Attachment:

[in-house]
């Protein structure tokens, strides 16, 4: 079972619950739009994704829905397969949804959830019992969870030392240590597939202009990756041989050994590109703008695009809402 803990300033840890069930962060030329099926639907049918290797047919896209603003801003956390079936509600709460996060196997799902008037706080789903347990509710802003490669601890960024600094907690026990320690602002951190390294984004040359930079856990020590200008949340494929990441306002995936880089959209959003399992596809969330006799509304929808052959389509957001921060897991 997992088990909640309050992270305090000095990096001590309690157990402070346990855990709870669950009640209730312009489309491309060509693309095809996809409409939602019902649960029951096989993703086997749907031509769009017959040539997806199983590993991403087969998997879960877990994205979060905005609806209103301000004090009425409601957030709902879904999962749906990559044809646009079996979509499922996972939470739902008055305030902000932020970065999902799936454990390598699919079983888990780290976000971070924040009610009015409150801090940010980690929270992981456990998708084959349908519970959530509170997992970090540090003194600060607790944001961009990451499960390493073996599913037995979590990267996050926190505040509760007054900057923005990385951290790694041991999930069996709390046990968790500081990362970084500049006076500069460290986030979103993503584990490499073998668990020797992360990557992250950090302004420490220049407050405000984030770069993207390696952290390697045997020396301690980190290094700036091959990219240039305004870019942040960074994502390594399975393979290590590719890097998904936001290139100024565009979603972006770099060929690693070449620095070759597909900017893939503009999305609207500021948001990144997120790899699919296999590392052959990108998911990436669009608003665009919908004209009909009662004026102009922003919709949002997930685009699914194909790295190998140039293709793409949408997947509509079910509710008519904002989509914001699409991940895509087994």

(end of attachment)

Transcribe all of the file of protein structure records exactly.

[in-house]
């Protein structure tokens, strides 16, 4: 079972619950739009994704829905397969949804959830019992969870030392240590597939202009990756041989050994590109703008695009809402 803990300033840890069930962060030329099926639907049918290797047919896209603003801003956390079936509600709460996060196997799902008037706080789903347990509710802003490669601890960024600094907690026990320690602002951190390294984004040359930079856990020590200008949340494929990441306002995936880089959209959003399992596809969330006799509304929808052959389509957001921060897991 997992088990909640309050992270305090000095990096001590309690157990402070346990855990709870669950009640209730312009489309491309060509693309095809996809409409939602019902649960029951096989993703086997749907031509769009017959040539997806199983590993991403087969998997879960877990994205979060905005609806209103301000004090009425409601957030709902879904999962749906990559044809646009079996979509499922996972939470739902008055305030902000932020970065999902799936454990390598699919079983888990780290976000971070924040009610009015409150801090940010980690929270992981456990998708084959349908519970959530509170997992970090540090003194600060607790944001961009990451499960390493073996599913037995979590990267996050926190505040509760007054900057923005990385951290790694041991999930069996709390046990968790500081990362970084500049006076500069460290986030979103993503584990490499073998668990020797992360990557992250950090302004420490220049407050405000984030770069993207390696952290390697045997020396301690980190290094700036091959990219240039305004870019942040960074994502390594399975393979290590590719890097998904936001290139100024565009979603972006770099060929690693070449620095070759597909900017893939503009999305609207500021948001990144997120790899699919296999590392052959990108998911990436669009608003665009919908004209009909009662004026102009922003919709949002997930685009699914194909790295190998140039293709793409949408997947509509079910509710008519904002989509914001699409991940895509087994």